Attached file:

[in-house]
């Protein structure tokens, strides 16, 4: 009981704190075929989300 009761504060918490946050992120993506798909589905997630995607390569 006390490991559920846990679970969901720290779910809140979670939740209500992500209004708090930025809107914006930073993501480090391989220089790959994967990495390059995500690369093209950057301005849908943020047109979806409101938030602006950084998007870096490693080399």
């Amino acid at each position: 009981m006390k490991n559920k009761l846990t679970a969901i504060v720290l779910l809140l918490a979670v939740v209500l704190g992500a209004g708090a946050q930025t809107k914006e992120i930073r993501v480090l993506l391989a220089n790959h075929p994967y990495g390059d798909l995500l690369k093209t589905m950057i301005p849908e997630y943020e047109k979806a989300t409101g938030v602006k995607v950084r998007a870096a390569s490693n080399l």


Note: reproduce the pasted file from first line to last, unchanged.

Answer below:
[in-house]
């Protein structure tokens, strides 16, 4: 009981704190075929989300 009761504060918490946050992120993506798909589905997630995607390569 006390490991559920846990679970969901720290779910809140979670939740209500992500209004708090930025809107914006930073993501480090391989220089790959994967990495390059995500690369093209950057301005849908943020047109979806409101938030602006950084998007870096490693080399």
């Amino acid at each position: 009981m006390k490991n559920k009761l846990t679970a969901i504060v720290l779910l809140l918490a979670v939740v209500l704190g992500a209004g708090a946050q930025t809107k914006e992120i930073r993501v480090l993506l391989a220089n790959h075929p994967y990495g390059d798909l995500l690369k093209t589905m950057i301005p849908e997630y943020e047109k979806a989300t409101g938030v602006k995607v950084r998007a870096a390569s490693n080399l």